It only took a post on Facebook to quickly have people tell us to use nail polish remover to get rid of the markings, a suggestion seconded by the police officer who came to check out the damage and record the incident.  Minutes after the officer left, the markings were gone.  Immediate problem solved.  Of course, that doesn’t solve the potential problem of it happening again since we have no idea who did it.

In that short span of time between learning of the incident and removing the markings, I had to decide how I would respond.  Part of me wanted to sound off on my social networks and threaten this unknown vandal – someone who would not have seen any post I made, anyway.  It might have felt good getting the anger off my chest, but it would have just looked hot-tempered to others without contributing to solving the problem.

So I decided to just be practical instead and ask in a post how to remove it.  I decided to focus on solving the immediate problem rather than feeding my anger.  It was the right call.

So how does the Serenity Prayer fit in to this?  Let’s see…

God, grant me the serenity to accept the things I cannot change“:  I couldn’t change the fact that the markings were already on the car.  I couldn’t change the fact after the vandalism that the car had been parked in the driveway of an empty house across the street.  I couldn’t change the fact that we had no witnesses or evidence of who might have done it.

the courage to change the things I can“:  We could crowdsource the question about how to remove the markings.  We could make a conscious choice not to get loud and angry. We could use my friends’ wisdom to find a way to remove the markings.  We could call the police and report it.  We could make the decision to stop using the absent neighbor’s house for a spare driveway and use our own instead, even if it means more switching cars in and out as we come and go.

and the wisdom to know the difference”:  It wouldn’t make sense to leave the markings on the car and not try to find a way to remove them.  Breaking out into my best Doris Day impression (young people, ask your parents) singing “Que sera, sera, whatever will be will be” would not have accomplished anything.  It wouldn’t make sense to not report the vandalism and thereby keep the police in the dark about something they should be aware of as they patrol the neighborhood.  It wouldn’t make sense to think that I have to get angry and loud and make a scene just because I may have reacted that way at times in the past, especially when it comes to vandalism and the sense of being violated that comes with it.  It wouldn’t make sense to continue parking across the street if we suspect it is safer to park the car in our own driveway instead of the uninhabited house’s driveway.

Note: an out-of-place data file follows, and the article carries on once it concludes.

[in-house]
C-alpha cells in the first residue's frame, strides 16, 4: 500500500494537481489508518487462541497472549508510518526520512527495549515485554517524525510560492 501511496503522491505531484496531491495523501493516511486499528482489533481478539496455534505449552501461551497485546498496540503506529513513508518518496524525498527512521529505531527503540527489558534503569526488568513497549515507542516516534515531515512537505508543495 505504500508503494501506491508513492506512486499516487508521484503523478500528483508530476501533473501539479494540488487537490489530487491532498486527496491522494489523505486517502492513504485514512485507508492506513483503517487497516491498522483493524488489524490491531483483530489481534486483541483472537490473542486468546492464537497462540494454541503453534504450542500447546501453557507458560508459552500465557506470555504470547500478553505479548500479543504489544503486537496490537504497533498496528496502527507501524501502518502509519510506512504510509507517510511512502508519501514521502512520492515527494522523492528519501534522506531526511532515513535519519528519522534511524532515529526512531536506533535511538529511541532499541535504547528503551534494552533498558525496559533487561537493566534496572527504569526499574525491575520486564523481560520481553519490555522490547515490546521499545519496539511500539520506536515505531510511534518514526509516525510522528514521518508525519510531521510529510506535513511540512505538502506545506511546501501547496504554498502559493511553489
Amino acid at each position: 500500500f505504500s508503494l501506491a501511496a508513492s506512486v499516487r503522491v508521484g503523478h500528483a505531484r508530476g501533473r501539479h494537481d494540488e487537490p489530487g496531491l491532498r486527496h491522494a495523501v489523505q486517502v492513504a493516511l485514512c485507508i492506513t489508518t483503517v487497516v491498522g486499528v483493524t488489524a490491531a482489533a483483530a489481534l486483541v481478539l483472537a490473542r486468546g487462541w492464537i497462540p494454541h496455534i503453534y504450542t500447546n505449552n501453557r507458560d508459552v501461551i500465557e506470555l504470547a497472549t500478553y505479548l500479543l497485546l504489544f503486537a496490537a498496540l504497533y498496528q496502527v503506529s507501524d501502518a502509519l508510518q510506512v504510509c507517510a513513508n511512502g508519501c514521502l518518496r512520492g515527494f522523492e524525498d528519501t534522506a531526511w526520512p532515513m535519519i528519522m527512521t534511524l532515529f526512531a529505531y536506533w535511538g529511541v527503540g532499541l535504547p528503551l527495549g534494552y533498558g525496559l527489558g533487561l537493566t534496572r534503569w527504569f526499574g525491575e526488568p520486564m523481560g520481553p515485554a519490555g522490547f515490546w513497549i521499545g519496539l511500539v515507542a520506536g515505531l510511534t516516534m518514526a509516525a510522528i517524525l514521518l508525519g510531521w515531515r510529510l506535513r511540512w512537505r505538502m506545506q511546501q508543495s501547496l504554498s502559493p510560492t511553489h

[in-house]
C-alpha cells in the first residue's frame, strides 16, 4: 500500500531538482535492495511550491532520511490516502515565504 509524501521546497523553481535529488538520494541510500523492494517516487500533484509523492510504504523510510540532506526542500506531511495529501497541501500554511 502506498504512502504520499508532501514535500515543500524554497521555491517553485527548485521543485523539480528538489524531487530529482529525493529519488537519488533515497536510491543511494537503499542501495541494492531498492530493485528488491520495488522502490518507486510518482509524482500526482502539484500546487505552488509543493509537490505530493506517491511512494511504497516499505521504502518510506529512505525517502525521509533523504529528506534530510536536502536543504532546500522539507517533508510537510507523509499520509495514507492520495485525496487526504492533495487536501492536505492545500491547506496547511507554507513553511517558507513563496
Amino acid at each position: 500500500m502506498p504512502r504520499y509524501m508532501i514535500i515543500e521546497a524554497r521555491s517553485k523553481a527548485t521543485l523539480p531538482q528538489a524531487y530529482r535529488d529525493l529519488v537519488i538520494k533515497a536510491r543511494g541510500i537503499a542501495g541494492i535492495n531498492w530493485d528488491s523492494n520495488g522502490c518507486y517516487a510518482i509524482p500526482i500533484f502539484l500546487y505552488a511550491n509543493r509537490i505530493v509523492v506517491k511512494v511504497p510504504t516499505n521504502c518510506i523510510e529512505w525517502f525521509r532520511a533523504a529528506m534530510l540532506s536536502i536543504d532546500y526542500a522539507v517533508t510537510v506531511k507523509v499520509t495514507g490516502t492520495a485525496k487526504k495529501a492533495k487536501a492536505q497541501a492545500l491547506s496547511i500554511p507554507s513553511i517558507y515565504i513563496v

I don’t always react the way I should when bad things happen.  The personal satisfaction is much greater, however, when I get the last part of that prayer right – the wisdom to know the difference.  It seems to me that spending some time looking at situations through the lens of the first two parts of the prayer – taking time to ponder what you can and can’t change about a situation – contributes greatly to the likelihood of gaining the wisdom to know the difference.

I believe in the value of sharing mistakes I’ve made in the hope that others may benefit from my experience and avoid making those same mistakes.  To that end, I thought it might be good to reflect on poor choices I’ve made in various roles across multiple companies and post about them here.  The list below isn’t an exhaustive list of everything I can imagine others might do that is detrimental to their career or work relationships.  It is merely a description of some things I wish I had not done along the way.

Failing to speak up.  I despise conflict, so I too often avoid the hard conversations that may be confrontational.  I want to get along with people.  I don’t want to hurt anyone’s feelings.  I want to keep the peace and just do my best work in a calm environment without any drama.  As one who has always tested on the introvert side of personality inventories and who is never going to be the life of the party, being quiet comes more naturally than speaking up, but that isn’t always helpful.

The down side of this otherwise admirable quality is that issues which need to be addressed may not be dealt with in a timely manner.  Problems persist and the potential negative consequences include less than optimal team performance and dynamics, poorer business decisions due to lack of input, not to mention the inner turmoil that comes from remaining silent when something is bugging me.  It took me a while to realize that the actual negative consequences of failing to speak up are worse than the imagined consequences of speaking up.  That is, the difficulty of hard conversations is rarely (if ever) as bad as you imagine it might be, especially if you approach such conversations with genuineness and kindness.

Seeing some coworkers as enemies.  It’s no secret that in an organization of any size there will be some strained relationships.  Different personalities, values and agendas practically guarantee that people will occasionally be at odds with one another.  What must not happen, though, is reaching a point where you always think negatively of certain coworkers and, consequently, treat them in a manner that perpetuates the negative relationship.  I may not like the way some people act.  I may believe rightly that they would throw me under the bus in a heartbeat if they had the chance and if they thought it would somehow make them look good or help them climb the ladder or advance their personal agenda.  But I am first and foremost an employee of my company who is hired to help the business accomplish its objectives, and that sometimes means working cooperatively with others in order to advance the cause of the business, even when every fiber of my being would just like to tell the other person where to go.  Be the bigger person and focus on the business goals and objectives, not the interpersonal difficulties.